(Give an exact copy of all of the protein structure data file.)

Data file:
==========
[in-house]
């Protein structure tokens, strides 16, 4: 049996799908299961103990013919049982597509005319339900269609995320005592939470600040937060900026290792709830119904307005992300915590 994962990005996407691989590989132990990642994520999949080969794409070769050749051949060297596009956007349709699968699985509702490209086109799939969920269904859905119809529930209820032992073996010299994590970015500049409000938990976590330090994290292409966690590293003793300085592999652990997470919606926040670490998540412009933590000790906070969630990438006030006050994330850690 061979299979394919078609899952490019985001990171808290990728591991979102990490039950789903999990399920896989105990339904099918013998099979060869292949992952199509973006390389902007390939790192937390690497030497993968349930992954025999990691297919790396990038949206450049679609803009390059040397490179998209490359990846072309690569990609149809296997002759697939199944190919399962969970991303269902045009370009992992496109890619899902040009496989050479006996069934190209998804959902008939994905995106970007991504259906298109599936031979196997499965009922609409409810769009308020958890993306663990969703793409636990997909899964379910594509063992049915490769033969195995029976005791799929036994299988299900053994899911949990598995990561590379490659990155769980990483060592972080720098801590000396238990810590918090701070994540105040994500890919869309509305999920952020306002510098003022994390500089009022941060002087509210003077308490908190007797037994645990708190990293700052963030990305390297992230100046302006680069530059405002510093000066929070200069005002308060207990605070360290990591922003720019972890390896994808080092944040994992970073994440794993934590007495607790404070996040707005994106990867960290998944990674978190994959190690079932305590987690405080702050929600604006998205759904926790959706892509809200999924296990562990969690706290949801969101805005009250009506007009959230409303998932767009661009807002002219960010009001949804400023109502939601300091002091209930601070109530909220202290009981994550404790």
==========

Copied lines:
[in-house]
């Protein structure tokens, strides 16, 4: 049996799908299961103990013919049982597509005319339900269609995320005592939470600040937060900026290792709830119904307005992300915590 994962990005996407691989590989132990990642994520999949080969794409070769050749051949060297596009956007349709699968699985509702490209086109799939969920269904859905119809529930209820032992073996010299994590970015500049409000938990976590330090994290292409966690590293003793300085592999652990997470919606926040670490998540412009933590000790906070969630990438006030006050994330850690 061979299979394919078609899952490019985001990171808290990728591991979102990490039950789903999990399920896989105990339904099918013998099979060869292949992952199509973006390389902007390939790192937390690497030497993968349930992954025999990691297919790396990038949206450049679609803009390059040397490179998209490359990846072309690569990609149809296997002759697939199944190919399962969970991303269902045009370009992992496109890619899902040009496989050479006996069934190209998804959902008939994905995106970007991504259906298109599936031979196997499965009922609409409810769009308020958890993306663990969703793409636990997909899964379910594509063992049915490769033969195995029976005791799929036994299988299900053994899911949990598995990561590379490659990155769980990483060592972080720098801590000396238990810590918090701070994540105040994500890919869309509305999920952020306002510098003022994390500089009022941060002087509210003077308490908190007797037994645990708190990293700052963030990305390297992230100046302006680069530059405002510093000066929070200069005002308060207990605070360290990591922003720019972890390896994808080092944040994992970073994440794993934590007495607790404070996040707005994106990867960290998944990674978190994959190690079932305590987690405080702050929600604006998205759904926790959706892509809200999924296990562990969690706290949801969101805005009250009506007009959230409303998932767009661009807002002219960010009001949804400023109502939601300091002091209930601070109530909220202290009981994550404790």